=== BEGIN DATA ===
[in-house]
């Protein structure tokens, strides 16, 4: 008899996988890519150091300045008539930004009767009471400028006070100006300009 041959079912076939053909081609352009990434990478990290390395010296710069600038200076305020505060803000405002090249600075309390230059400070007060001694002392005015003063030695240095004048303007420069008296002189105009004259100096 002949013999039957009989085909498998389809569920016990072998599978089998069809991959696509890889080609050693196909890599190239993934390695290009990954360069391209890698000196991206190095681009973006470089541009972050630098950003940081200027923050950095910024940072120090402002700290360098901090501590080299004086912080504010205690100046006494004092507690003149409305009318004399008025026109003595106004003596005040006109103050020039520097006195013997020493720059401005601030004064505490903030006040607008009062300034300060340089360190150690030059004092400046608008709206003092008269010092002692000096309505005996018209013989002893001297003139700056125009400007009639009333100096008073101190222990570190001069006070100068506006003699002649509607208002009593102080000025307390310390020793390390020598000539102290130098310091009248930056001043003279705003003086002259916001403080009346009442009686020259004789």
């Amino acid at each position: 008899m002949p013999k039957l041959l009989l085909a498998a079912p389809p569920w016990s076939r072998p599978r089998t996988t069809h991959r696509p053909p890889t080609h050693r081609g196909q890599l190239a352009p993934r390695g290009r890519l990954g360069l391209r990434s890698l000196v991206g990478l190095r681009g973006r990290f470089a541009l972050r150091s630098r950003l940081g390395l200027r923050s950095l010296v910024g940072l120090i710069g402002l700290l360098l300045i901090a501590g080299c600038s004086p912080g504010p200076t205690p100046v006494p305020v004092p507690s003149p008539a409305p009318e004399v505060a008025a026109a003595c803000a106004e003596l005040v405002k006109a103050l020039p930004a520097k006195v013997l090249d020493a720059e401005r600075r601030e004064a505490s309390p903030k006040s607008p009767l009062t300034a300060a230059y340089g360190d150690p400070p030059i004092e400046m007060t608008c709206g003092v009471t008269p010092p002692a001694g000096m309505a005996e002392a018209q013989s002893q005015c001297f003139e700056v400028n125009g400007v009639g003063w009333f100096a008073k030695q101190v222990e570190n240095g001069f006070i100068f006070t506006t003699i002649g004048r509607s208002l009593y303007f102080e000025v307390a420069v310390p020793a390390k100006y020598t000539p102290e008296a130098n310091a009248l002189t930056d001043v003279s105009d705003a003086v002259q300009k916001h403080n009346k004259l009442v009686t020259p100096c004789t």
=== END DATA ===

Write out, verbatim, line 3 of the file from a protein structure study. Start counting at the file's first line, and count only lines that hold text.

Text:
């Amino acid at each position: 008899m002949p013999k039957l041959l009989l085909a498998a079912p389809p569920w016990s076939r072998p599978r089998t996988t069809h991959r696509p053909p890889t080609h050693r081609g196909q890599l190239a352009p993934r390695g290009r890519l990954g360069l391209r990434s890698l000196v991206g990478l190095r681009g973006r990290f470089a541009l972050r150091s630098r950003l940081g390395l200027r923050s950095l010296v910024g940072l120090i710069g402002l700290l360098l300045i901090a501590g080299c600038s004086p912080g504010p200076t205690p100046v006494p305020v004092p507690s003149p008539a409305p009318e004399v505060a008025a026109a003595c803000a106004e003596l005040v405002k006109a103050l020039p930004a520097k006195v013997l090249d020493a720059e401005r600075r601030e004064a505490s309390p903030k006040s607008p009767l009062t300034a300060a230059y340089g360190d150690p400070p030059i004092e400046m007060t608008c709206g003092v009471t008269p010092p002692a001694g000096m309505a005996e002392a018209q013989s002893q005015c001297f003139e700056v400028n125009g400007v009639g003063w009333f100096a008073k030695q101190v222990e570190n240095g001069f006070i100068f006070t506006t003699i002649g004048r509607s208002l009593y303007f102080e000025v307390a420069v310390p020793a390390k100006y020598t000539p102290e008296a130098n310091a009248l002189t930056d001043v003279s105009d705003a003086v002259q300009k916001h403080n009346k004259l009442v009686t020259p100096c004789t």